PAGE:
According to one embodiment of microprocessor 10, floating point instructions are classified as MROM (i.e. microcode) instructions for instruction fetching and dispatch purposes in instruction cache 16. The floating point instructions are routed to MROM unit 34. MROM unit 34 parses the floating point instruction into a floating point operation which is transmitted to floating point unit 36 and one or more load/store operations for load/store unit 26 to perform to retrieve memory operands for the instruction. FPU 36 executes the floating point instruction upon receipt of any memory operands. As used herein, a "memory operand" of an instruction is an operand which is stored in a memory location (as opposed to a register within microprocessor 10). The memory operand is located via an address formed by adding one or more of the following: the contents of one or two registers, an immediate field of the instruction, and a displacement field of the instruction.

Microprocessor 10 is configured to operate upon various data types in response to various instructions. For example, certain instructions are defined to operate upon an integer data type. The bits representing an integer form the digits of the integer number. The decimal binary is assumed to be to the left of the digits (i.e. integers are whole numbers). Another data type often employed in microprocessors is the floating point data type. Floating point numbers are represented by a significand and an exponent. The base for the floating point number is raised to the power of the exponent and multiplied by the significand to arrive at the number represented. While any base may be used, base 2 is common in many microprocessors. The significand comprises a number of bits used to represent the most significant digits of the number. Typically, the significand comprises one bit to the left of the binary point, and the remaining bits to the right of the binary point. The bit to the left of the binary point is not explicitly stored, instead it is implied in the format of the number. Generally, the exponent and the significand of the floating point number are stored. Additional information regarding the floating point numbers and operations performed thereon may be obtained in the Institute of Electrical and Electronic Engineers (IEEE) standard 754. Floating point instructions, therefore, are instructions having at least one operand of the floating point data type.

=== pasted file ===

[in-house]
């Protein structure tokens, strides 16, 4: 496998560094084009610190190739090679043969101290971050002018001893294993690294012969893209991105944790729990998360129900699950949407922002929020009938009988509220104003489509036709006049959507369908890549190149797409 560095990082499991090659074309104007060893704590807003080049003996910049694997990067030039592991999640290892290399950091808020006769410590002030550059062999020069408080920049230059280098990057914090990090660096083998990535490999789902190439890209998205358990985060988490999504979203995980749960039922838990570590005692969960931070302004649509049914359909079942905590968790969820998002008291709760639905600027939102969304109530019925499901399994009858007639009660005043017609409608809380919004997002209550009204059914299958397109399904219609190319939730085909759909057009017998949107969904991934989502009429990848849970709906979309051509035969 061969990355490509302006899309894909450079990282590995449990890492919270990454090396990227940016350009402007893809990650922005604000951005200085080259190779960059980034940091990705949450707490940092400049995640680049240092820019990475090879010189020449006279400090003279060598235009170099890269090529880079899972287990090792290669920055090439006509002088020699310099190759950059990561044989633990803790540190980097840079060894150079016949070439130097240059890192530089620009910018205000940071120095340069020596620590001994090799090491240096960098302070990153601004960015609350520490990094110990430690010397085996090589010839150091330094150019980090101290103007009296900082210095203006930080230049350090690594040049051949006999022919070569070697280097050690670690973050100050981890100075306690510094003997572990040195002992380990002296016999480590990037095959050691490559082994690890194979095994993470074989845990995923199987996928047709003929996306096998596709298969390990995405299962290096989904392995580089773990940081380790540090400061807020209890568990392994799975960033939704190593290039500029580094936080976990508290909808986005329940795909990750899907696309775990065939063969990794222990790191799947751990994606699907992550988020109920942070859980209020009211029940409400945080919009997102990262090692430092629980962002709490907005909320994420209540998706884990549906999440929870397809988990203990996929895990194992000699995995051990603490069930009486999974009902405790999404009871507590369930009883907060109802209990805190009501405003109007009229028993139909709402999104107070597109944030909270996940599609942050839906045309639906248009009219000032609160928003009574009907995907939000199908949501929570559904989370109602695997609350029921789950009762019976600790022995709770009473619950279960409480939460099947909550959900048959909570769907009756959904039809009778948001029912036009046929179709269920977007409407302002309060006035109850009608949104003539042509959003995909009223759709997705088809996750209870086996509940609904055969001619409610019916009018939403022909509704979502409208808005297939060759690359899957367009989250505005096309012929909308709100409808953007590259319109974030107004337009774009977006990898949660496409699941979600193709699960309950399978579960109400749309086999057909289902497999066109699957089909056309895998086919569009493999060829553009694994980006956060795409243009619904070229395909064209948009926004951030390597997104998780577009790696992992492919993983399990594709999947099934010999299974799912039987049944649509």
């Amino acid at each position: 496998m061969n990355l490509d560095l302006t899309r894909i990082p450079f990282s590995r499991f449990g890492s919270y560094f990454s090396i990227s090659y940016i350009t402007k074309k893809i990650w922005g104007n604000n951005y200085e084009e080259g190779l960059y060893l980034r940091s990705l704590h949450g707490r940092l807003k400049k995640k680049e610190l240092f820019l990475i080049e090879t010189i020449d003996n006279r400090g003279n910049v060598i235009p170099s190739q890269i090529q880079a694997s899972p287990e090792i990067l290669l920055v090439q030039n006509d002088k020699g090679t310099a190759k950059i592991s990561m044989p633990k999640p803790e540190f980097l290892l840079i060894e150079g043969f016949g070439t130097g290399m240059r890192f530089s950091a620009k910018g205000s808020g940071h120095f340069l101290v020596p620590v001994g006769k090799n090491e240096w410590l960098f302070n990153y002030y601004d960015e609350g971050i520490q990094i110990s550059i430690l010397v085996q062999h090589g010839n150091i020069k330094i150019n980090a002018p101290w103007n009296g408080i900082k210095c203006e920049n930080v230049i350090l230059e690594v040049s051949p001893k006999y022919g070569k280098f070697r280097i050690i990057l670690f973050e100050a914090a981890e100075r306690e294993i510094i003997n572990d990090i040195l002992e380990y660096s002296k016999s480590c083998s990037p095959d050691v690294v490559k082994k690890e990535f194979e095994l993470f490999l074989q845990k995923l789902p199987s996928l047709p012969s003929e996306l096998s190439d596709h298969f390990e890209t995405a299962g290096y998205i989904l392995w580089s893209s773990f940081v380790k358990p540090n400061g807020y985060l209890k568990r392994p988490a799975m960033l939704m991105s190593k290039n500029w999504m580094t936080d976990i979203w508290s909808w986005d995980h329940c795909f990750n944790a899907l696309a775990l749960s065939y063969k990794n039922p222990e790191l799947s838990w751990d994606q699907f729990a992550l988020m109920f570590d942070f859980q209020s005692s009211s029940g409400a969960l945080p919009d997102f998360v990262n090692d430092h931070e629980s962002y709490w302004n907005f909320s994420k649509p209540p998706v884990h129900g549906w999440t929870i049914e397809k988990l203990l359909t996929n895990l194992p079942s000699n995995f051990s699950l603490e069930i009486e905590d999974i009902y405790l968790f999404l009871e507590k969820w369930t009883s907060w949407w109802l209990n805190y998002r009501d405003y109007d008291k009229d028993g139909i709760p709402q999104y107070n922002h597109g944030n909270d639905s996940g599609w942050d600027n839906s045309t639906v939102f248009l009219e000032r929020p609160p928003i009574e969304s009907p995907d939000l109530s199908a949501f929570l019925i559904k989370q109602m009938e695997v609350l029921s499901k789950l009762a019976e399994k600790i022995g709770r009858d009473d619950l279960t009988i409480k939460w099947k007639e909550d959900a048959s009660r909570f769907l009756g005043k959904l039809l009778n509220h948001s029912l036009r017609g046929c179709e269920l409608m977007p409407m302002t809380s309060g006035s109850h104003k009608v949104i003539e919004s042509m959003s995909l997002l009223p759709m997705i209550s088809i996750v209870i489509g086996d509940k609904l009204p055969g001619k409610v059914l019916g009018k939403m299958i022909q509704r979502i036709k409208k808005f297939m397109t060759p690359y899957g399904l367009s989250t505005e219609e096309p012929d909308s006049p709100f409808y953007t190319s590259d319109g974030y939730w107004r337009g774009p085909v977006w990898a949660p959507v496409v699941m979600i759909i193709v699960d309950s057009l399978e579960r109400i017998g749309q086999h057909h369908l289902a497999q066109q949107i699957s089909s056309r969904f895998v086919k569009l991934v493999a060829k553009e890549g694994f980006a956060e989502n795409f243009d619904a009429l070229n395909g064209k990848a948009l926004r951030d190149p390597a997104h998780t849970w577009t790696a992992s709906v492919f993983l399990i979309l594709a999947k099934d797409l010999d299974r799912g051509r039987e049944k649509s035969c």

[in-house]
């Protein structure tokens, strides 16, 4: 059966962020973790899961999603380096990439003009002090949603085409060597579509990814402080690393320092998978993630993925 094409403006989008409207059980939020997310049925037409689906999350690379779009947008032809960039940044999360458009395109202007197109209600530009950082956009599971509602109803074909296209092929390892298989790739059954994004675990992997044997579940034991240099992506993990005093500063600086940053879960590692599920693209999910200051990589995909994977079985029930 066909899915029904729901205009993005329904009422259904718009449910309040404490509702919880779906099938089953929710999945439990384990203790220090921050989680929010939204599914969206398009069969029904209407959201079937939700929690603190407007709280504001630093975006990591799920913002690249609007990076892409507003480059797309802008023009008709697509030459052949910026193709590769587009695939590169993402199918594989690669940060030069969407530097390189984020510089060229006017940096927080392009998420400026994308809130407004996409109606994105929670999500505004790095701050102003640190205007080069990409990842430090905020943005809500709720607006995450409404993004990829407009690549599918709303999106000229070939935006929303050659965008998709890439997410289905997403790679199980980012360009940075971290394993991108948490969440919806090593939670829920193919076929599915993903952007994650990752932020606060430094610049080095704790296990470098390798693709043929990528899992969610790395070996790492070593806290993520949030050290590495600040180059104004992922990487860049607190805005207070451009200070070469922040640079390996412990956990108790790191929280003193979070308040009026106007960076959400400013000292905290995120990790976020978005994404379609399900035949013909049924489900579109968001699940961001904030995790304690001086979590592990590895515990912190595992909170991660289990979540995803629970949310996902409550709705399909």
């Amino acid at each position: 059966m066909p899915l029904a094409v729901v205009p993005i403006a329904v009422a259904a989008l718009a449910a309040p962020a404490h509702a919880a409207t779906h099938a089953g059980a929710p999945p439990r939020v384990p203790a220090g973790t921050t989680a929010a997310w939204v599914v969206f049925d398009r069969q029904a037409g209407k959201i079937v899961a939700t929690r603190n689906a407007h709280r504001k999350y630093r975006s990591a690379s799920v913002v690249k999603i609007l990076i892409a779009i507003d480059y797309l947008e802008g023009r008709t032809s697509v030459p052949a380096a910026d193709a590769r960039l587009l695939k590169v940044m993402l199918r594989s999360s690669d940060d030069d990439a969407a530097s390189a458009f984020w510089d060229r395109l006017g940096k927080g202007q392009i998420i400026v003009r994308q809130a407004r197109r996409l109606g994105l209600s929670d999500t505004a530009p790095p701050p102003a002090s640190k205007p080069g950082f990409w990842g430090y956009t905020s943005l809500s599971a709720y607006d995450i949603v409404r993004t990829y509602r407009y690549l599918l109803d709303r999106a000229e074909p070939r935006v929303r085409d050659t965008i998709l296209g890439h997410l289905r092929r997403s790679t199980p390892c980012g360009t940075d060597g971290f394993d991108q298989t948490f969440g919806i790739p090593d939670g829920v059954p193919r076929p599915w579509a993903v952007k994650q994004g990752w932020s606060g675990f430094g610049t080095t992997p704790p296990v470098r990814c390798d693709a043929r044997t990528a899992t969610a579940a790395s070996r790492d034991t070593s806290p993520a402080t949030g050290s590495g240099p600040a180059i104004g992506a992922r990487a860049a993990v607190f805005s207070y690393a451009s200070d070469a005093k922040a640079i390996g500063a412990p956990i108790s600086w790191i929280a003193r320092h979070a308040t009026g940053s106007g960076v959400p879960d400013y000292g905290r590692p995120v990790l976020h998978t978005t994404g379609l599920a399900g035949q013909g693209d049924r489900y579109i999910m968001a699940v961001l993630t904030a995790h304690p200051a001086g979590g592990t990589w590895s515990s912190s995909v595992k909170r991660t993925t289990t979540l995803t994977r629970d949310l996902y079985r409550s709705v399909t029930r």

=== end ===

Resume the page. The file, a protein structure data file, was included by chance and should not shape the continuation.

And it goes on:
Instruction cache 16 is a high speed cache memory provided to store instructions. Instructions are fetched from instruction cache 16 and dispatched to decode units 20. In one embodiment, instruction cache 16 is configured to store up to 32 kilobytes of instructions in a 4 way set associative structure having 32 byte lines (a byte comprises 8 binary bits). Instruction cache 16 may additionally employ a way prediction scheme in order to speed access times to the instruction cache. Instead of accessing tags identifying each line of instructions and comparing the tags to the fetch address to select a way, instruction cache 16 predicts the way that is accessed. In this manner, the way is selected prior to accessing the instruction storage. The access time of instruction cache 16 may be similar to a direct-mapped cache. A tag comparison is performed and, if the way prediction is incorrect, the correct instructions are fetched and the incorrect instructions are discarded. It is noted that instruction cache 16 may be implemented as a fully associative, set associative, or direct mapped configuration.

Instructions are fetched from main memory and stored into instruction cache 16 by prefetch/predecode unit 12. Instructions may be prefetched prior to the request thereof from instruction cache 16 in accordance with a prefetch scheme. A variety of prefetch schemes may be employed by prefetch/predecode unit 12. As prefetch/predecode unit 12 transfers instructions from main memory to instruction cache 16, prefetch/predecode unit 12 generates three predecode bits for each byte of the instructions: a start bit, an end bit, and a functional bit. The predecode bits form tags indicative of the boundaries of each instruction. The predecode tags may also convey additional information such as whether a given instruction can be decoded directly by decode units 20 or whether the instruction is executed by invoking a microcode procedure controlled by MROM unit 34, as will be described in greater detail below. Still further, prefetch/predecode unit 12 may be configured to detect branch instructions and to store branch prediction information corresponding to the branch instructions into branch prediction unit 14.

One encoding of the predecode tags for an embodiment of microprocessor 10 employing a variable byte length instruction set will next be described. A variable byte length instruction set is an instruction set in which different instructions may occupy differing numbers of bytes. An exemplary variable byte length instruction set employed by one embodiment of microprocessor 10 is the x86 instruction set.